At some point in elementary school my sister was required to study San Francisco, which – if you've only ever lived in the Midwest – is a far-off, exotic city. She took an interest in the place, and over the dinner table she'd rattle off facts about the city, like how many hills there are (seven) and how many mosquitos there are (none). In contrast to our part of the country, an extremely flat, mosquito-riddled hellscape, San Fransisco seemed like almost a mythical place.

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Jumping ahead a few years, my sister was on the verge of turning thirty, and we decided to celebrate with a trip to the destination of her choice. Naturally, San Francisco was at the top of the list. At last, she'd finally get to experience the seven mosquito-free hills for herself.

In four days we covered most of the standard stuff – the bridge, the prison, the endless souvenir gift shop that is the Fisherman's Wharf. We drank Irish coffees at the cafe that claims to have invented them (but probably didn't), ate avocado toast at the place that claims to have invented it (and probably did), and took a lot of selfies in front of iconic things.

Our technique on this kind of shot needs work, but you get the idea.

During the course of the trip, we documented our adventure the way most older millennials do: on our phones. When we returned to our respective homes, she requested that I add my photos to a shared Google Photos album so she could show our mother over dinner. I already backup my iPhone photos to the Google Photos app, so that was easy enough to do.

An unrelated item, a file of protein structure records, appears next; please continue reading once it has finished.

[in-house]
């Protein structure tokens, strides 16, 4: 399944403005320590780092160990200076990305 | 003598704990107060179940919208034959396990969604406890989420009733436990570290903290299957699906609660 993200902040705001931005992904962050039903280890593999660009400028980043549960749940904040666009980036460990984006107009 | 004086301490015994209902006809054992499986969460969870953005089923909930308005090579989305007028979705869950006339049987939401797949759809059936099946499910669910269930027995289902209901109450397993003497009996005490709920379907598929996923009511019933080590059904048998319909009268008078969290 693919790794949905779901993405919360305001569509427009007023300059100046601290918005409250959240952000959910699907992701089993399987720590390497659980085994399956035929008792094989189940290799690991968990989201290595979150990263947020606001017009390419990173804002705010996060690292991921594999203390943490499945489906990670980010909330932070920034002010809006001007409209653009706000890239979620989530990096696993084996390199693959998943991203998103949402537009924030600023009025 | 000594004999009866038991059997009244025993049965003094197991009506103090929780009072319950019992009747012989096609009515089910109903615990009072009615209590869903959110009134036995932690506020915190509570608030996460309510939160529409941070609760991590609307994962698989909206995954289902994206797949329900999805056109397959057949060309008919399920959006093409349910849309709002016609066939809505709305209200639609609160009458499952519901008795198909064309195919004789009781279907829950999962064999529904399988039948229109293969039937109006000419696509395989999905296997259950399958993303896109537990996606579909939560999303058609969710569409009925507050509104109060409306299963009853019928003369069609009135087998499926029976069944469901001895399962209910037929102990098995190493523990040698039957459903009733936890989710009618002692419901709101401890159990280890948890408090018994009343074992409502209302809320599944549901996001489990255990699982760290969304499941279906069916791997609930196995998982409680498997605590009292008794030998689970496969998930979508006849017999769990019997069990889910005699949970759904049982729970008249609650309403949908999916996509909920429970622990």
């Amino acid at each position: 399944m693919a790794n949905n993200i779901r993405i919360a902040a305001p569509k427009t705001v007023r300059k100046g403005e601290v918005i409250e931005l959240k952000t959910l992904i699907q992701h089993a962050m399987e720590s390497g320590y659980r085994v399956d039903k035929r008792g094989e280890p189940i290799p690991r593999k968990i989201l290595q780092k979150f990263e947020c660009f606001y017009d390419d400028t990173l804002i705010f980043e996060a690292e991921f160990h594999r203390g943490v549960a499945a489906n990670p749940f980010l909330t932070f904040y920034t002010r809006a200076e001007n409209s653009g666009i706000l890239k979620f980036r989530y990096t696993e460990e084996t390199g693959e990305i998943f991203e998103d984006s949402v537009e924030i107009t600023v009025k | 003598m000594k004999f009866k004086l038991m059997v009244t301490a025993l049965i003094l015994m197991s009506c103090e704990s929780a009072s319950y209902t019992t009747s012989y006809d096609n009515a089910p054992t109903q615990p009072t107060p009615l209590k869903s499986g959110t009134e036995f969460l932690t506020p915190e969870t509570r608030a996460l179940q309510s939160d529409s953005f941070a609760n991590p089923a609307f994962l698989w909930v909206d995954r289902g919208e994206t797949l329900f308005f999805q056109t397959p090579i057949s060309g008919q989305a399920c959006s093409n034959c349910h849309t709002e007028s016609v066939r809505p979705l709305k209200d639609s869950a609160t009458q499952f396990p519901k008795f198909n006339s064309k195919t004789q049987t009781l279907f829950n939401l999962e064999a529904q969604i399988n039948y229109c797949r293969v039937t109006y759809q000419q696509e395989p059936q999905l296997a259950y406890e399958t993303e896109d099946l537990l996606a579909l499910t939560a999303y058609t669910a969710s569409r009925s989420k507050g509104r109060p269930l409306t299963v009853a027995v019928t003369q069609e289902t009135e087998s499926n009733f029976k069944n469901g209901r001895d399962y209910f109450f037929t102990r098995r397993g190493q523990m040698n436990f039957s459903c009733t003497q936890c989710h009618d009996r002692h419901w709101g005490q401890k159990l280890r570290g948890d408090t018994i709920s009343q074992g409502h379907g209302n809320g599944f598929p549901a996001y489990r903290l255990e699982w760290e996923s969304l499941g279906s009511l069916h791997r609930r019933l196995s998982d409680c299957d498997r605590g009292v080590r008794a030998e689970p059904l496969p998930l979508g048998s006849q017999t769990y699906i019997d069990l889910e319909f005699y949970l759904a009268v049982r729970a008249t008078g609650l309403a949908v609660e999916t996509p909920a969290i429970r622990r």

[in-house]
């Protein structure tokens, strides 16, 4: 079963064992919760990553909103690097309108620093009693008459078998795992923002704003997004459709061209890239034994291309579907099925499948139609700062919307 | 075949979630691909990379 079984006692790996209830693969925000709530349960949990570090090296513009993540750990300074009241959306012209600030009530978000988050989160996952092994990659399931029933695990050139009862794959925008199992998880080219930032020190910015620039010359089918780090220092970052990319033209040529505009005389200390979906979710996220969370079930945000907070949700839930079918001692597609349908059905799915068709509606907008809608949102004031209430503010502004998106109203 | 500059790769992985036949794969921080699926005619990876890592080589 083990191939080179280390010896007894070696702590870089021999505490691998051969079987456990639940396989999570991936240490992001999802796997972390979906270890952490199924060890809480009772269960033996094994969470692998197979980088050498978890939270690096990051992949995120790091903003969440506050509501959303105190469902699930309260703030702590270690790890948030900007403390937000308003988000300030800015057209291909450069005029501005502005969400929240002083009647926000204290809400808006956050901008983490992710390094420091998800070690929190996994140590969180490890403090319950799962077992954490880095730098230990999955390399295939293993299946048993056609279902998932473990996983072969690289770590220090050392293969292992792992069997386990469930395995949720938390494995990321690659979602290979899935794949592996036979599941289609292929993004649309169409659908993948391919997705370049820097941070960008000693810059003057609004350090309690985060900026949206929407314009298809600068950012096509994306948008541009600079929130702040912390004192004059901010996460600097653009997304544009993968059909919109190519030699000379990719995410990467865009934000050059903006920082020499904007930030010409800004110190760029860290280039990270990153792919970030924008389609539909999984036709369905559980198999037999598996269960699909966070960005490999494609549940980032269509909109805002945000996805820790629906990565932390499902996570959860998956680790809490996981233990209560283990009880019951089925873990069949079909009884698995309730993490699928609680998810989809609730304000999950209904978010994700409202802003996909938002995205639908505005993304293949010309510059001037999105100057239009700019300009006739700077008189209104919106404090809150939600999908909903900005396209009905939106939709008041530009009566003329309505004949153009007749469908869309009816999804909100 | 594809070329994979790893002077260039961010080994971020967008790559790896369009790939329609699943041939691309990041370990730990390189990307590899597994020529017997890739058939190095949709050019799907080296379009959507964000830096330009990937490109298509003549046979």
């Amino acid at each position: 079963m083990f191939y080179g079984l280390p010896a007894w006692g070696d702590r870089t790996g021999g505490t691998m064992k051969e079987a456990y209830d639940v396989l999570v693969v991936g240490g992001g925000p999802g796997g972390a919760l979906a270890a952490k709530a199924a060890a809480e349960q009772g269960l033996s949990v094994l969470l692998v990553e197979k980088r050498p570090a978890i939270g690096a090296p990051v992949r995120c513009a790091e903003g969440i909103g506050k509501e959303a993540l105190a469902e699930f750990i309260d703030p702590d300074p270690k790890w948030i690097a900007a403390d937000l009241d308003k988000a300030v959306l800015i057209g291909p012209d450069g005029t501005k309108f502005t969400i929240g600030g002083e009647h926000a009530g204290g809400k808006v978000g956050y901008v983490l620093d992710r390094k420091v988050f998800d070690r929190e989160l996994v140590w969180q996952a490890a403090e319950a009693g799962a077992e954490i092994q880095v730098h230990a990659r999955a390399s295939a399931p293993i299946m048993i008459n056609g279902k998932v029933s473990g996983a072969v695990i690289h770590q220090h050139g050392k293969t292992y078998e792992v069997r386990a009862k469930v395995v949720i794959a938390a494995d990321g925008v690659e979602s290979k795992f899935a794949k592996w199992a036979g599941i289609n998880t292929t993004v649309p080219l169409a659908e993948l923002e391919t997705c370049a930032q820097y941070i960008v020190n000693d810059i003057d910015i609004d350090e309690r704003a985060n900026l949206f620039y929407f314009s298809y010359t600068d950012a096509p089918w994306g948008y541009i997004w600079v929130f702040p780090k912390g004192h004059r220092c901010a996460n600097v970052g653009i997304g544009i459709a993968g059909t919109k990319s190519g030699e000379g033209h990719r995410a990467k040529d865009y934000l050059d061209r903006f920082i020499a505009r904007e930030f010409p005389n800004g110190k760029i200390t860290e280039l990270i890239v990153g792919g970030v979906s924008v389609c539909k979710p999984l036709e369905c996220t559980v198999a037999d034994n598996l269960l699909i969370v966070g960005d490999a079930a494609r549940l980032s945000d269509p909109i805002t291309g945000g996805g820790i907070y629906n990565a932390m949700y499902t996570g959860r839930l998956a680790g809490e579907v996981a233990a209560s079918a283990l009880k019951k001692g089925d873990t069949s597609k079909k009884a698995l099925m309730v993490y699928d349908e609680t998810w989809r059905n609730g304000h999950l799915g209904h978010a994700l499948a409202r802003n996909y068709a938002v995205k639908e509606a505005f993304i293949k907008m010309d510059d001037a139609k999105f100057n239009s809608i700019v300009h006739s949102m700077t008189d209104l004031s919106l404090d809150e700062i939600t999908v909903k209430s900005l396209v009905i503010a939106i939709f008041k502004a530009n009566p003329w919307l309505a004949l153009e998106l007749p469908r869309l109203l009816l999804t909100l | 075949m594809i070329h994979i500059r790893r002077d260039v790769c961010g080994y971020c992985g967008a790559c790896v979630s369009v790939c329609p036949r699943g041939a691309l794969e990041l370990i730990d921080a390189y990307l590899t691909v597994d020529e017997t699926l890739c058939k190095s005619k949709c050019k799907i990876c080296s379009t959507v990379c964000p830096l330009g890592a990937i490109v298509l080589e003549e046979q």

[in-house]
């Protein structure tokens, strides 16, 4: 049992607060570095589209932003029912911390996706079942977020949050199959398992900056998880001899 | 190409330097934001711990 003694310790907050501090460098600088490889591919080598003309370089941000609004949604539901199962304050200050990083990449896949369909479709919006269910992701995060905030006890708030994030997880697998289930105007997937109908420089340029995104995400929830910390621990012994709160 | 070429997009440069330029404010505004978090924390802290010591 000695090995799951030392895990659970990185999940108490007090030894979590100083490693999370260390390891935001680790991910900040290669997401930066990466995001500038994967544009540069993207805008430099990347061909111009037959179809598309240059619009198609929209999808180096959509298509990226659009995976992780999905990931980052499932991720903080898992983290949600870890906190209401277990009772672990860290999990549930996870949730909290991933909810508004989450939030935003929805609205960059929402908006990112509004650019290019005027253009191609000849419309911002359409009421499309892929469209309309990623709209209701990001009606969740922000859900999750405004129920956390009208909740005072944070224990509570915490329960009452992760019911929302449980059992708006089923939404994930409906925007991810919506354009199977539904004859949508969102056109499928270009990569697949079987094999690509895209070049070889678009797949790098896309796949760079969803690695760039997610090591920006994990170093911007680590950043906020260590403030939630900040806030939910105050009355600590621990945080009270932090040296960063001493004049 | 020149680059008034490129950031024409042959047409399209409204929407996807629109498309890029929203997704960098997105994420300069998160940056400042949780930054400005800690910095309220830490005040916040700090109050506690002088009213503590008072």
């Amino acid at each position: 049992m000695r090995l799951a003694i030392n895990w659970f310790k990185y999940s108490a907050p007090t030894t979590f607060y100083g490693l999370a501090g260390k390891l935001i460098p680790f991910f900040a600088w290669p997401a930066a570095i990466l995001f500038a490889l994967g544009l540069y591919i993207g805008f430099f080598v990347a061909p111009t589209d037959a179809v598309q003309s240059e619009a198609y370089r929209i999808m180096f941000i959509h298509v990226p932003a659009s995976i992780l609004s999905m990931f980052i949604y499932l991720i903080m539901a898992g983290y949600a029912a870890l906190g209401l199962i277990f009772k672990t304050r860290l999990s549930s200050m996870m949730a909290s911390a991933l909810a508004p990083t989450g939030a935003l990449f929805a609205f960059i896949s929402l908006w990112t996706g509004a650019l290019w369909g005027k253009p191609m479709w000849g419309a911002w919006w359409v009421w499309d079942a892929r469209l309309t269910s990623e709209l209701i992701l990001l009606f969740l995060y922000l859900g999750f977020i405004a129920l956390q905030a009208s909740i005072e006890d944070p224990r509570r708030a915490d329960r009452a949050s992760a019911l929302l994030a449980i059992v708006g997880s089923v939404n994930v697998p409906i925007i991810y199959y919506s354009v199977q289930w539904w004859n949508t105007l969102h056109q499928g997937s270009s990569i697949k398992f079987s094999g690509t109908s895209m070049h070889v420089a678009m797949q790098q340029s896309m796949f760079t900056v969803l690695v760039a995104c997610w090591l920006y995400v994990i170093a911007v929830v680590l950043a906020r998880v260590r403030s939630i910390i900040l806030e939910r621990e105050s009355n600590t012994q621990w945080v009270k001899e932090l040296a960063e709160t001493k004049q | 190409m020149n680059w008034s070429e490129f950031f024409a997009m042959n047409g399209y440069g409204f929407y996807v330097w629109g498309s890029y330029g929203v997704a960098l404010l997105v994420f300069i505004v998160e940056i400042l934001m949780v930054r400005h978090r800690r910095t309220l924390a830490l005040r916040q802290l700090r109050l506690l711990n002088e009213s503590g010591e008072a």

I also wanted to show the Alcatraz photos to my boyfriend (disused prisons are his thing) but flipping through them on my phone clearly wasn't going to do them justice. Then I remembered the Chromecast plugged into the back of our TV, and within a few minutes I had a good old fashioned "How I Spent my Summer Vacation at a Former Federal Penitentiary" slideshow going.

To commemorate the whole trip, it occurred to me that a photo book might make a nice birthday present for my kid sister. And at this point, the whole thing starts to sound like a commercial for Google Photos: I selected images, added a title and text, paid for and shipped the whole thing from my phone while commuting to work on the bus. I didn't even need to get out my wallet, because Google remembers my credit card number.

Here's the thing: having the device I use to capture the images integrated into an ecosystem designed for sharing actually is really useful. My photos from that trip didn't die on a hard drive – they came to life. And sure, my iPhone SE takes some pretty lousy photos in low light. But you know what? They're fine. Nobody I showed them to complained about detail retention. And I wasn't looking to blow them up and put them on my wall, I just wanted to remember a trip that was about hanging out with my sister.

There's still room for improvement – the Assistant feature continues to be a mixed bag of sometimes nice, sometimes ridiculous AI-generated albums, videos and "stylized" photos. At least it does a good job of auto-suggesting items to archive, like screengrabs and pictures of packaged dinner re-heating instructions. But really, it's fine because it's not a core feature – anything useful the Assistant does is basically a bonus.

An automatically generated "stylized" photo courtesy of Google Photos Assistant. Just... no.

I think what impresses me most is that I didn't at any point decide "Alright, I'm going to go all in on the Google ecosystem." It just happened organically. I didn't think I was the kind of person who would want to play a summer vacation slideshow on her TV – until I was. When the technology is seamless and available at your fingertips, it turns out you're more likely to use it. And if that means more people doing more to share their photos, then that's enough for me to call Google Photos my gear of the year.